3 Things You Should Know About Wedgwood

Curio IQ Series: a short and sweet lesson in antiques, discussing Wedgwood ceramics. Here’s 3 things you should know to start a collection!

Sage green Jasperware vase from Wedgwood

I’ll never forget my first real introduction to Wedgwood ceramics — the polished basalts, the velvety jaspers, and delicate curling reliefs. I was a registration assistant working on a cataloging and photography project for the Delhom Ceramics Collection at The Mint Museum with a fabulously kind and knowledgeable curator who shared so much knowledge.

The art handler and I had the formidable and hair raising task of removing ceramics from the old plexiglass case displays which snaked around the walls of a long room with only two entry points. When it came time to remove the black basalts, I was entranced by the crisp details and stone like feel. Then the Classical motifs and jeweled pastels of the Jasperware collection, particularly the unique bough pots with scrolling florals and shells, spoke to my budding Grandmillennial soul!

The opportunity to handle and study these antique Wedgwood pieces solidified my love of Jasperware and admiration of Josiah Wedgwood’s genius.

No. 1 Josiah Wedgwood was One Smart Cookie

Credited with turning British ceramics from a cottage craft into an international industry, Josiah Wedgwood (1730 – 1795) was born into a family of potters, but childhood illness curtailed his dexterity and he turned to invention and design instead.

Opening his own pottery in 1759, Wedgwood set out to cultivate new and improved ceramic styles. In the 1760s, he developed his own version of creamware that adapted oriental and continental porcelains and the forms of silver to create a new range of tableware made from earthenware with a creamy white glaze. It soon raged in popularity when Queen Charlotte and Empress Catherine of Russia ordered large sets.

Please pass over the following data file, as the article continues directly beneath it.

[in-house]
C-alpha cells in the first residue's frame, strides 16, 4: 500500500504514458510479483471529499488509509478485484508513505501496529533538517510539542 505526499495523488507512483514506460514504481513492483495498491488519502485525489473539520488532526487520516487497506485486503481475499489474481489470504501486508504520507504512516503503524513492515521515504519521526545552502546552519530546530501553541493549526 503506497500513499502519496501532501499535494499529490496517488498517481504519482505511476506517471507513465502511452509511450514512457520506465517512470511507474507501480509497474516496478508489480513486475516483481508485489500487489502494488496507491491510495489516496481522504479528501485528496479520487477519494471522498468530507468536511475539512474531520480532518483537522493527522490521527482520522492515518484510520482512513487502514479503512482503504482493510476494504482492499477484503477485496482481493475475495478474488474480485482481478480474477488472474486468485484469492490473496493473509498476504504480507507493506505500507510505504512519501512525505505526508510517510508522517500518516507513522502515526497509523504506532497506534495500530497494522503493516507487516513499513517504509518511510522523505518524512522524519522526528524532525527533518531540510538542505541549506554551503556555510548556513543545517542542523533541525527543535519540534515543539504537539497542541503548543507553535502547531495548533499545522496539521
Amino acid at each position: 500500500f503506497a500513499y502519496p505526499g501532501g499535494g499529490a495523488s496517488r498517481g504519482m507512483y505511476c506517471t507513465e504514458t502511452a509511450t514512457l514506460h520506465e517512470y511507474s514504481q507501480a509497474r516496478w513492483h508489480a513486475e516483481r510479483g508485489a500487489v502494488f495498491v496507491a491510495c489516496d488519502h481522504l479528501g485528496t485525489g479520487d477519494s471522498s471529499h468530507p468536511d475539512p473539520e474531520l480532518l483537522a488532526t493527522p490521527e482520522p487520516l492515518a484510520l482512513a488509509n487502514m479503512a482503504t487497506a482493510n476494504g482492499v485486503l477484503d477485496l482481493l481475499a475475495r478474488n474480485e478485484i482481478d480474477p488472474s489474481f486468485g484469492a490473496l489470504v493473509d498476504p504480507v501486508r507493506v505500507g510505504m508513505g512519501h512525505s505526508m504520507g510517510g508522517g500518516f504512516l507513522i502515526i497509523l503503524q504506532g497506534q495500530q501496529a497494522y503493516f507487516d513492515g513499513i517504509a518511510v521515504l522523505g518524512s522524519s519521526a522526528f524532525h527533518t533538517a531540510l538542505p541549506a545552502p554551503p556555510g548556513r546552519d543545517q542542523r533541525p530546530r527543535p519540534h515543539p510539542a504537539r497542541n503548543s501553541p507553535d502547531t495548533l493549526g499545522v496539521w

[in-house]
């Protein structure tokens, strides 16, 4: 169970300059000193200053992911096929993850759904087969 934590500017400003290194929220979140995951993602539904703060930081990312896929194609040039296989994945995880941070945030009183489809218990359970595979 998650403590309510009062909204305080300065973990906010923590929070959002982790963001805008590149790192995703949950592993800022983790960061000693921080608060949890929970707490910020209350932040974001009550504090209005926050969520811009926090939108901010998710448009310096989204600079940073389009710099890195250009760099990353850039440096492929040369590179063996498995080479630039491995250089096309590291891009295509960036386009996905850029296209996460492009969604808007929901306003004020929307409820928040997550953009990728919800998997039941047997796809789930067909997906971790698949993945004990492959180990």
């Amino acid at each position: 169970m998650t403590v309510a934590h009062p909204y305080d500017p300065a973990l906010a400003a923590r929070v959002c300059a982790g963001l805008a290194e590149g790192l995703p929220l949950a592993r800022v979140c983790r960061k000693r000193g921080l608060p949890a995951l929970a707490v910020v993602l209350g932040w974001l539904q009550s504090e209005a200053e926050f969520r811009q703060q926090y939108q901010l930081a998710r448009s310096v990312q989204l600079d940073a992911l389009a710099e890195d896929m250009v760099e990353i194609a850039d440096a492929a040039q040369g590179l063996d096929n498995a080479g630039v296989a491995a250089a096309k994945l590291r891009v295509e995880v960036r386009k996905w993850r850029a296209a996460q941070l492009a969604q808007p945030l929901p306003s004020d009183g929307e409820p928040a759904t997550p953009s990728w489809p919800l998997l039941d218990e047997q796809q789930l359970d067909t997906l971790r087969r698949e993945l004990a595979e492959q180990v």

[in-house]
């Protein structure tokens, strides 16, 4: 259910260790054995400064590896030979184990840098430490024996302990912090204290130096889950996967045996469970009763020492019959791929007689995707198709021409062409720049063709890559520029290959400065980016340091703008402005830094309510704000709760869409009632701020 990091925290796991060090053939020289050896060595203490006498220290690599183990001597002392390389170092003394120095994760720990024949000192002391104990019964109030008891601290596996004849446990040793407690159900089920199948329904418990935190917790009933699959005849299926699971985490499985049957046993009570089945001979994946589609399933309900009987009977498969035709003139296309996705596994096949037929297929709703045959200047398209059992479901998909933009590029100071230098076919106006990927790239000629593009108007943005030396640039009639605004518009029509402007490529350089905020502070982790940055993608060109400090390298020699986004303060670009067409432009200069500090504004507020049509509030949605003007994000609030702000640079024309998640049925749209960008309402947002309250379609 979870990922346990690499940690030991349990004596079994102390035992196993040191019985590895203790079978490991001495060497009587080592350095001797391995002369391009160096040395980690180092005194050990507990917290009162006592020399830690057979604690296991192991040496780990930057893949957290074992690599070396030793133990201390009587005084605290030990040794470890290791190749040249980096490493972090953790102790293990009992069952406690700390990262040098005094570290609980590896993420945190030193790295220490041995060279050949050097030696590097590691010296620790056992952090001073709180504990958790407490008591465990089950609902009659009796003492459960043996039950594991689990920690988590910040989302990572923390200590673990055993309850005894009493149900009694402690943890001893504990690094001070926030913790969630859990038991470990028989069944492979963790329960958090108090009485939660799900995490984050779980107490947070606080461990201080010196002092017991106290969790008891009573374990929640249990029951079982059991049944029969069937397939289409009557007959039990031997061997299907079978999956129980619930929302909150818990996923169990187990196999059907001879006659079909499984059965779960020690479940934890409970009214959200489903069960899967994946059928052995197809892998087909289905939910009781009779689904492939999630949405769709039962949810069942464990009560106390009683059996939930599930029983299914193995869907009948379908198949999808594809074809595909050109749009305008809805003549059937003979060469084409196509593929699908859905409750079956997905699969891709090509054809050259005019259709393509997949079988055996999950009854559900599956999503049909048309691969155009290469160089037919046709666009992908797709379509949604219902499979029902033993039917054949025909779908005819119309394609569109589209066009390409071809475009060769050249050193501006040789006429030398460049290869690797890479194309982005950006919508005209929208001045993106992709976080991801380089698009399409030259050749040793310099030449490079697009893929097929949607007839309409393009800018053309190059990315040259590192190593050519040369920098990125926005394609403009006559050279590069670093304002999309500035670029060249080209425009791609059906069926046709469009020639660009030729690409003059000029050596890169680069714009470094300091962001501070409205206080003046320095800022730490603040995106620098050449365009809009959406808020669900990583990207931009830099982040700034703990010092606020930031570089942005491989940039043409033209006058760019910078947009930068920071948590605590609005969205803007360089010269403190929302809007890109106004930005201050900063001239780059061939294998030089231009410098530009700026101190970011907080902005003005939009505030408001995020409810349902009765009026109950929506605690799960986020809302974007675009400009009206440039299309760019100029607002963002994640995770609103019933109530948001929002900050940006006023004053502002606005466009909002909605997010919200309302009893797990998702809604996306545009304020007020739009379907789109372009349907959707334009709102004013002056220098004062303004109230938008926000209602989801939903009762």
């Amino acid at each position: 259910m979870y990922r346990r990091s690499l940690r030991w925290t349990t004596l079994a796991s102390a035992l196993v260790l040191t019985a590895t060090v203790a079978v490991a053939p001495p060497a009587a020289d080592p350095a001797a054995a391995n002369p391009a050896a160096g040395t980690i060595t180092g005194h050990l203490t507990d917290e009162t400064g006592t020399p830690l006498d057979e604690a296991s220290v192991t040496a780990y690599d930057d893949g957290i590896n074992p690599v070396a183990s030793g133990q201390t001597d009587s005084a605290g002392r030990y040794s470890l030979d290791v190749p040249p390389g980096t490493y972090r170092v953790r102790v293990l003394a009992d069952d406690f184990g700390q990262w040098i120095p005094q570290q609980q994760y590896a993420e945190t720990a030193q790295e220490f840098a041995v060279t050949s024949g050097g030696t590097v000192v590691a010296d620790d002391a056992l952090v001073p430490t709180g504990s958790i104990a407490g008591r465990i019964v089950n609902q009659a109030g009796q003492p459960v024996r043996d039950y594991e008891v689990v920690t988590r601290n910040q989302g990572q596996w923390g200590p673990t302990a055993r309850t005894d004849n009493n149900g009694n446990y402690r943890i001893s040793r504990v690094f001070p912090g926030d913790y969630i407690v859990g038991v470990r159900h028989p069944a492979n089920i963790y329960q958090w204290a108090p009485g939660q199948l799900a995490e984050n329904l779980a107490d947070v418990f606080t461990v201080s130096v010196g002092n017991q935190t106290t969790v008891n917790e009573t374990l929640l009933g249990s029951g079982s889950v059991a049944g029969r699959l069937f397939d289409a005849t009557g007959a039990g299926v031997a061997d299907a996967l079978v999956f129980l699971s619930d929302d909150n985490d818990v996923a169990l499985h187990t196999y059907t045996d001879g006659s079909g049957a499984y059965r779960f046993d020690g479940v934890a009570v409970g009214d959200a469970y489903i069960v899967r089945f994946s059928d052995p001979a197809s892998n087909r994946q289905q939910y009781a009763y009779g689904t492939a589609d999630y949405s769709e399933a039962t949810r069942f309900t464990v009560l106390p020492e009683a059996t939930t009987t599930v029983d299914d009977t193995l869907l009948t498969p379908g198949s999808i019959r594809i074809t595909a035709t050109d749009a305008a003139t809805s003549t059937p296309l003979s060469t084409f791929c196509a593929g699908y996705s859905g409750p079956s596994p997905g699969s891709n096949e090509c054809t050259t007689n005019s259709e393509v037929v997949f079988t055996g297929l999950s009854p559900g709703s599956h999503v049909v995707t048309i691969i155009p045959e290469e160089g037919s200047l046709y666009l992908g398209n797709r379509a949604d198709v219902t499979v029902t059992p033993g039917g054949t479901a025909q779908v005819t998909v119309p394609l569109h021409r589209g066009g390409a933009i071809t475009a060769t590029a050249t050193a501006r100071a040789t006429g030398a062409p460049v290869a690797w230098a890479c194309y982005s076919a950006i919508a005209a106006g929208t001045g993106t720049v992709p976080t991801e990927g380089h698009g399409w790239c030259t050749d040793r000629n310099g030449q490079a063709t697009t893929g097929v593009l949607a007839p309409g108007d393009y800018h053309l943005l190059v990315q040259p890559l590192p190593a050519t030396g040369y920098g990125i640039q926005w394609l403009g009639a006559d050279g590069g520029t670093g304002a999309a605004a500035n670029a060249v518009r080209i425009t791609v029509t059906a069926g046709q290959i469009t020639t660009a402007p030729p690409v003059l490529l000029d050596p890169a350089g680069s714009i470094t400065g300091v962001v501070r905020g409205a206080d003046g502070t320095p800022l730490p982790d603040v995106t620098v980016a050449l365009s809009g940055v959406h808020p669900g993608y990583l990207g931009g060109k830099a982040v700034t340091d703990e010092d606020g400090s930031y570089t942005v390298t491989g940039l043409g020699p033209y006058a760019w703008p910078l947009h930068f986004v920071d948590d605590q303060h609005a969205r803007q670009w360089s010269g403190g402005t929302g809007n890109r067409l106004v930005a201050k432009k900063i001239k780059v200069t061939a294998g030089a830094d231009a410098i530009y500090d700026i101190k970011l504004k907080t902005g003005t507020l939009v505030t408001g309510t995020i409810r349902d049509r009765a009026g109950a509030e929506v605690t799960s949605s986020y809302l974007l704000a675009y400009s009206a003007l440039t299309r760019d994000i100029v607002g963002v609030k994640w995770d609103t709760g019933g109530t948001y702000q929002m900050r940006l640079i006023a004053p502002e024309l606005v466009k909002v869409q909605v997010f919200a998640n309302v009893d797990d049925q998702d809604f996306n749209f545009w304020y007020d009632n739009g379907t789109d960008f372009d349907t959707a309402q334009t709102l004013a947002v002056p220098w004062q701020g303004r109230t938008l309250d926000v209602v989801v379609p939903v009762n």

By the 1770s, his factory was the most successful pottery in England in part because of his adaptation to industrialization and reputation as “Potter to Her Majesty.” Wedgwood wasn’t just an inventor, he was also a skilled salesman who along with his partner Thomas Bentley developed many common sales techniques such as direct mail, money-back guarantee, celebrity endorsement, illustrated catalogues and buy one get one free.

No. 2 More than Jasperware

While Wedgwood for many of us instantly conjures visions of velvety pastel hued ceramics with Classical scenes. Josiah Wedgwood created so much more…

Queensware bowl in Patrician style with green florals, Wedgwood

His creamware tableware, popularly known as Queensware, features a number of stunning patterns with embossed borders, elegantly printed designs, and classic color combinations. Patrician is one of my favorite lines from this style.

His black basalt stonewares which pulled heavily on Egyptian and Classical forms and really pushed his pottery into the market for purely decorative ceramics.

His 1774 creation: Jasperware, which is an unglazed stoneware, decorated with cameo-like motifs (bas-relief) in a range of candy-like matte colors and elegant forms.

No. 3 The Power of Branding

Wedgwood mark on blue Jasperware

Josiah understood the power of branding and marking his ceramics. As early as 1759 he began to mark his pieces with an impressed “Wedgwood” mark on the bottom.

All authentic Wedgwood, old and new, is marked on the base with at least the word “Wedgwood.” Partners and factories are also identified depending on date of production: Wedgwood & Bentley, Etruria. Not “Wedgwood & Co” – this is a Knottingley Pottery mark and not authentic.

It is WEDGWOOD. No extra “e” and no “a.”

“England” may also appear, signaling that the piece was produced after 1891. “Made in England” appears after 1908.

Wedgwood mark on Jasperware "England"

Learn more about Wedgwood Jasperware and authenticating it in my e-book: The Grandmillennial’s Pocket Guide to Chic Antiques!

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